Best to you and yours
Les
 
Age 58 at Diagnosis
Oct 2006 - PSA 2.6 - DRE Normal
May 2008 - PSA 4.6 - DRE Normal / TRUS normal-Gland 38 cc
July 2008 - Biopsy 4 of 12 Positive 5 - 30% Involved Bilateral (Perineural Invasion present at base)
Gleason (3+3) 6  Stage T1C
August 23 - Bone Scan - Hips, Spine and ribs marked uptake - X-Ray showed clear -Hooray
Sept 9 2nd DRE - questionable - TRUS...shadow in base - Gland now 41 cc
Robotic Surgery Sept 18, 2008
Pathology October 1,2008
Gleason 7 (4+3) Staged pT2c NO MX
Gland 50 cc
Seminal Vesicles and Lymph Nodes clear
Positive Margins Right Posterior Lobe
4 tumors in prostate - largest being 6 cm 


SebringR
Regular Member


Date Joined Oct 2008
Total Posts : 29
   Posted 10/21/2008 8:40 PM (GMT -6)   
For me the decision came down to options and maintaining as many as possible.  Radiation and Surgery both viable options, but you can radiate after surgery, but may not be able to operate after radiation.  So I found folks from both sides of the table.  In the end those who were supporters of the proton beam at Lorba Linda pushed the daVinci, but the daVinci folks in SoCal were not pushing radiation.  I paired up with a friend six months post op and got the skinny good and bad.  Even when I figured I was ready for everything, I had never counted on having the cath in two weeks.  I was a slow healer and it took that long for the swelling to go down.
 
In the end I am more informed and a happy daVinci guy.  For anyone that asks I would tell them two things.  First dont be in a hurry prostate cancer moves slow.  Enjoy the sex and relax.  The take the daVinci, expect to recover quickly, gain an appreciation for your wife / gf wearing a pad for a few weeks and then working throuh the ED problems.  But always be happy, you are cancer free.
Age 51
Father died of prostate cancer at 73
Yearly PSA testing.
Biopsy after PSA went up .75 in one year
6 of 12 in needle biopsy where cancerous
DaVinci surgery 4/15/2008
Last PSA .008
 


AngelBeliever
New Member


Date Joined Oct 2008
Total Posts : 7
   Posted 10/21/2008 10:49 PM (GMT -6)   

Surfing Spouse...welcome from one newbie PC patient spouse to another.  And to all others, I found this site by typing in my husband's urgologist's name and have just spent the past two hours reading different posts, at times until tears welled up in my eyes and I needed a break.  Thanks to those for being here...you've helped me already with your stories.  Anyways, here's mine...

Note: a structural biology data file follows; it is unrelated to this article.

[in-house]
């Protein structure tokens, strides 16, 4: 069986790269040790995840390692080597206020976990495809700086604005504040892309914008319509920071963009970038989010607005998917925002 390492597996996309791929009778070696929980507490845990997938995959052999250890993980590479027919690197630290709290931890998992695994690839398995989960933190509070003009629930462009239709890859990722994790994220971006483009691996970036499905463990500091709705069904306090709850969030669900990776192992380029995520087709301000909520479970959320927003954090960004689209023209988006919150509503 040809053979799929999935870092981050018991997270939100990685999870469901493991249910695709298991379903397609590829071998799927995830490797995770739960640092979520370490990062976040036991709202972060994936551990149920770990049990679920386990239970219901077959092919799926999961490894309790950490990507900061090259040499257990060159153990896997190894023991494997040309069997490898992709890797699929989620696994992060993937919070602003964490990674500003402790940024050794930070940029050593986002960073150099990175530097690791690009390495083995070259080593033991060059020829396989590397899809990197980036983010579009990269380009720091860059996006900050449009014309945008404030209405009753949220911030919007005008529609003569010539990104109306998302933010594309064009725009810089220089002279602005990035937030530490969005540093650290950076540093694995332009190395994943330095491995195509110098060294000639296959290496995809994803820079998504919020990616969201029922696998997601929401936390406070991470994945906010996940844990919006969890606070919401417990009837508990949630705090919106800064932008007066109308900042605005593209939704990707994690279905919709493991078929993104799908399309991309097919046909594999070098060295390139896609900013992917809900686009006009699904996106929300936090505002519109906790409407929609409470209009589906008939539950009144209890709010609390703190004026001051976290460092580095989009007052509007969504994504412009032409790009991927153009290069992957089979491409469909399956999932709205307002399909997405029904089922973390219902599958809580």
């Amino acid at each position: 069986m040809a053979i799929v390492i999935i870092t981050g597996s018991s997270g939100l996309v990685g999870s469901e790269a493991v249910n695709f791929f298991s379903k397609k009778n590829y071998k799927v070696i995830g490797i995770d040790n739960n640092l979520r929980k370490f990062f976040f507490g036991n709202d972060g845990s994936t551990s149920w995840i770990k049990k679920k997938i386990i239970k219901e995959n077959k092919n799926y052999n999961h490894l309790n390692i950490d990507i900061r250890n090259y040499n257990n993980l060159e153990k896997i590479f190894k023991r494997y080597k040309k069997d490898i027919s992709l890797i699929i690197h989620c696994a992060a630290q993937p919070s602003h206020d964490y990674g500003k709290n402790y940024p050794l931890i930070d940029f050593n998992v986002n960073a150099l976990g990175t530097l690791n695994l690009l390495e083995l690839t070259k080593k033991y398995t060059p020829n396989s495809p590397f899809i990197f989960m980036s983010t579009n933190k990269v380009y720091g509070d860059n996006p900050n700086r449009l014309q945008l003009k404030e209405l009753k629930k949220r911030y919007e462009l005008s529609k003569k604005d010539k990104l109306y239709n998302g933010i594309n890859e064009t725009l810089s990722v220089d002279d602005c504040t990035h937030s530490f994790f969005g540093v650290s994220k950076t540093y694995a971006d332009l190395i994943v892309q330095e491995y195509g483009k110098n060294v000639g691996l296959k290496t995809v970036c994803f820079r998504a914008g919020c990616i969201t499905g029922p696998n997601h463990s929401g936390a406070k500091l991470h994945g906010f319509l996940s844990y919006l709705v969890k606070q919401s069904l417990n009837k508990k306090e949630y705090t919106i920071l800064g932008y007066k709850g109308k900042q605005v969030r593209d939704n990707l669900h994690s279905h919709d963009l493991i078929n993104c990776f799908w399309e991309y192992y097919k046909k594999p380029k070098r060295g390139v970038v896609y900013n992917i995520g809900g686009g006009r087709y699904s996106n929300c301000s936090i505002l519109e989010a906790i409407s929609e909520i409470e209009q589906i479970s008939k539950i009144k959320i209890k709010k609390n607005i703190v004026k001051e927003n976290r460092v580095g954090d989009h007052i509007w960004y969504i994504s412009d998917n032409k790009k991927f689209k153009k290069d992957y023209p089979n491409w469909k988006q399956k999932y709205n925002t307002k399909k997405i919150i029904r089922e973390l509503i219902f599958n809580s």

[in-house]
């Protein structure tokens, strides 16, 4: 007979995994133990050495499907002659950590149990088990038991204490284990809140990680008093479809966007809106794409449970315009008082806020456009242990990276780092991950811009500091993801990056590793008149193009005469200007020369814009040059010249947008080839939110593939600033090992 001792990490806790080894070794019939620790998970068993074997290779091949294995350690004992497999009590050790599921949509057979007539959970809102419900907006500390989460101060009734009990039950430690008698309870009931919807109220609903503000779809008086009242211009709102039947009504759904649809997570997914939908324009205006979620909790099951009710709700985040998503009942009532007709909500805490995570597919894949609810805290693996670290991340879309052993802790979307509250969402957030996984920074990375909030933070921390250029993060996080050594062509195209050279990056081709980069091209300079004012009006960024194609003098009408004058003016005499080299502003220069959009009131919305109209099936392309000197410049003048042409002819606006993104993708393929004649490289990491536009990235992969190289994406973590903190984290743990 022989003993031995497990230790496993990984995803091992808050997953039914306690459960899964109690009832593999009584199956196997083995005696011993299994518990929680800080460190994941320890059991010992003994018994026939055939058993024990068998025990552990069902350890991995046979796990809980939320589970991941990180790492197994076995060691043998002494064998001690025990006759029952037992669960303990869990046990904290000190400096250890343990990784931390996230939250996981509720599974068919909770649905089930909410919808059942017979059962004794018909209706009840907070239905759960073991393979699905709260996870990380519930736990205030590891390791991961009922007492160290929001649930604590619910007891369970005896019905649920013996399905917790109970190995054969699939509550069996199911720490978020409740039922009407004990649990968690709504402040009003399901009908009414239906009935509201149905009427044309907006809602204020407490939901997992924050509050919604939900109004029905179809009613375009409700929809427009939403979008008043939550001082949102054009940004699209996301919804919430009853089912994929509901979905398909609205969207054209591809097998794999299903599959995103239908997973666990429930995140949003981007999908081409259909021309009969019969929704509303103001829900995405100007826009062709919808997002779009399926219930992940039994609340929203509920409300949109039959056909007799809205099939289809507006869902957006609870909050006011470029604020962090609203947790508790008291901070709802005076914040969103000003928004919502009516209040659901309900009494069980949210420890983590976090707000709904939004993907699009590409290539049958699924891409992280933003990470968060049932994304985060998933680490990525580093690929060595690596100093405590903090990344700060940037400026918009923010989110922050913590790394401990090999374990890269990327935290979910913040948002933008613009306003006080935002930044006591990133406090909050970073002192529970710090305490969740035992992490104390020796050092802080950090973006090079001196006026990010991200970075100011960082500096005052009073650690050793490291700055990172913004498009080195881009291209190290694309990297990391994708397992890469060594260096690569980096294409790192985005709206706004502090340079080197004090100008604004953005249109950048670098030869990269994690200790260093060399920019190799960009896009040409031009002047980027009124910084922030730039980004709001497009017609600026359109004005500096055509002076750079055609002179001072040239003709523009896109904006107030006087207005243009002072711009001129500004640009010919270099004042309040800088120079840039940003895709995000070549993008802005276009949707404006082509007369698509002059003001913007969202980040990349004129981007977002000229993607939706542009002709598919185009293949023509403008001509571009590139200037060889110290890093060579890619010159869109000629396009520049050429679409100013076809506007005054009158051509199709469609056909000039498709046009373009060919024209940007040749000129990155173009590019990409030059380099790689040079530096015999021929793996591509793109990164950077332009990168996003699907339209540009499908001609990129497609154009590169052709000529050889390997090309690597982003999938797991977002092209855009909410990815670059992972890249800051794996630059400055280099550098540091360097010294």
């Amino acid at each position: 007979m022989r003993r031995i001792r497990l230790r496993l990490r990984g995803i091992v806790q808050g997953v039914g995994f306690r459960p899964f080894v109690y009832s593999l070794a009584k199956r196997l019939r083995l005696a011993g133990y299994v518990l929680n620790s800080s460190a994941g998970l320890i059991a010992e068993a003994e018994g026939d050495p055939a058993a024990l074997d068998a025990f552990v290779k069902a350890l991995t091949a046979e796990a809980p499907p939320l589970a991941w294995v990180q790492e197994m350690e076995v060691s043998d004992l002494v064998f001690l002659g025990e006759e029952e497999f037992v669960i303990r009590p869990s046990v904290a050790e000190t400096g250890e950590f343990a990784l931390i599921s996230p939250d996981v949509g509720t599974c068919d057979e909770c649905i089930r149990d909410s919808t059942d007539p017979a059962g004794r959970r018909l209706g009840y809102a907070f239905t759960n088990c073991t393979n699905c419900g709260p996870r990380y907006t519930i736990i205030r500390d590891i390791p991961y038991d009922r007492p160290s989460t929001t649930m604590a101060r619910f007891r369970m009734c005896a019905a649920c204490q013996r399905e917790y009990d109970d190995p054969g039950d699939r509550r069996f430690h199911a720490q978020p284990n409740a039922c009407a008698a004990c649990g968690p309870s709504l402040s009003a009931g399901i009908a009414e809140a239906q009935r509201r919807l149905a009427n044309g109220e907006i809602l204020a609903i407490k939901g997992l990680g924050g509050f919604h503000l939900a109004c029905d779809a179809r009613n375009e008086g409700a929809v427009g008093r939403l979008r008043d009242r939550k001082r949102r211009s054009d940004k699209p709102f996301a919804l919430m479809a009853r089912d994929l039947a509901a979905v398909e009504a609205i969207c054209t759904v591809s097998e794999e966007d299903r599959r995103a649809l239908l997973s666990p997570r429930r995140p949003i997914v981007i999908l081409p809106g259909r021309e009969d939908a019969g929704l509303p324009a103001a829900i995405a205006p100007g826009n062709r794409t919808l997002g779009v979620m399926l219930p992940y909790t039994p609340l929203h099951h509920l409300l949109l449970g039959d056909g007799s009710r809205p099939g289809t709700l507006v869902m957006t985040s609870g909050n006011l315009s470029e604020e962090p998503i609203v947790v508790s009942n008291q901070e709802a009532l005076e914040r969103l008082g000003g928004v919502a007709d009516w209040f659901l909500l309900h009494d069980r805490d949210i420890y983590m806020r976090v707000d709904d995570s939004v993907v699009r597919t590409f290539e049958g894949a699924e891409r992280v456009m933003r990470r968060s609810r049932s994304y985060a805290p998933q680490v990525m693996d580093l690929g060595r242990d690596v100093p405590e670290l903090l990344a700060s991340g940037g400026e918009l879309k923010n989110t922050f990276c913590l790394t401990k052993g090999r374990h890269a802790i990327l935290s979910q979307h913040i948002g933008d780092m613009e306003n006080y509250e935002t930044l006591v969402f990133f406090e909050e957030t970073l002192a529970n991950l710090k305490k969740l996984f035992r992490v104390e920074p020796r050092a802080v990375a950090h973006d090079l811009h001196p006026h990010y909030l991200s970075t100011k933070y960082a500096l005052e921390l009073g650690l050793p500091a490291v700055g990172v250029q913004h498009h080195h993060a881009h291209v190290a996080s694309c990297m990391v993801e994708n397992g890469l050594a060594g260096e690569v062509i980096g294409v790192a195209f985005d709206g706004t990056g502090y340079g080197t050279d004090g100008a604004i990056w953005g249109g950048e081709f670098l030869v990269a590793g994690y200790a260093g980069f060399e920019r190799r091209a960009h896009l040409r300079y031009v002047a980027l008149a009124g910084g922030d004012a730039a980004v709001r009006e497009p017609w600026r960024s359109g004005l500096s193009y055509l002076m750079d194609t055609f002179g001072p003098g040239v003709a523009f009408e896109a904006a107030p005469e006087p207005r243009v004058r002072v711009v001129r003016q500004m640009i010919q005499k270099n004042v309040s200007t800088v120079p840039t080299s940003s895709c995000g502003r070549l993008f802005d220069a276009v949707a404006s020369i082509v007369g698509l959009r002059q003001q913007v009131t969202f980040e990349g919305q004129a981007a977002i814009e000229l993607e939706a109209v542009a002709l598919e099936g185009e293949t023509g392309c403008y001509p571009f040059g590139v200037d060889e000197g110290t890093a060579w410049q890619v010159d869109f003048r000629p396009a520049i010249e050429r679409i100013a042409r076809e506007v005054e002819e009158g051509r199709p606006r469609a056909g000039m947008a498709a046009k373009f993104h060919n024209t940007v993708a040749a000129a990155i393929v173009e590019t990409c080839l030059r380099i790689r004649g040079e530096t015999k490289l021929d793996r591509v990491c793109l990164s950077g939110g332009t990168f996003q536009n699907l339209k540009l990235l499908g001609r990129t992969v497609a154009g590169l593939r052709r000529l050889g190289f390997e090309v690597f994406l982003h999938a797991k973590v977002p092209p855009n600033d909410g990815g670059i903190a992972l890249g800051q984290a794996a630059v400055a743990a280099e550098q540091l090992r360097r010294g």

My husband (age 50) of two years (been with him 7) was diagnosed with PC two and a half months ago.  Slowly rising elevated PSAs for the past two years, but no enlargement, no symptoms and last year's biopsy (12 samples) all negative.  This summer he jumped to 7.5, was retested 3 weeks later and came back a 7.2 and had second biopsy.  Positive in 2 of 12 samples with < 5% in core in one and < 10% in core of two...gleason scores 6 and 7. Diagnosed T1c, Gleason 7, (pathology report confirmed at John Hopkins), CT scan negative. No evidence of perineural (spelling?) involvement.

I see now from reading other's posts his "knee jerk reaction" of "get it out of me" was very normal.  In fact I think if he could have scheduled surgery the next day he would of.  A very strong, stubborn and proud man, he wouldn't let me come to the diagnosis appointment, but came home with the news and the book the dr gave him to read and appointments with a radiation oncologist.  Turns out the radiation oncologist was the one that treated his first wife who passed from pancreatic cancer 8 years ago.  After our visit, he immediately decided radiation wasn't for him.  We were both certain that at his young age, the long term effects of radiation could be significant down the road, as well, would eliminate any surgery option if the cancer reared it's ugly head down the road and in light of the aggressiveness (gleason score) of his cancer.

Next appt with the urologist (I am now attending) he discussed the surgery options and advised that he only performed the perineal prostatectomy, because that was how he learned and learned under one of the best.  When asked if this surgery would be nerve sparing, he said yes definitely.  When asked what his complication ratios were for permanent incontinence and ED, he said "knock on wood 0% for incontinence and 50% for ED".  Having thought we were given a good recommendation of a urologist and having been seen by him for two years, my husband decided to go with this surgeon.  Surgeon advised my husband should lose some weight, preferably at least 20 lbs before the surgery.  His surgery was scheduled for 2 months (today by the way).  We spent the last two months dieting (with good results though)!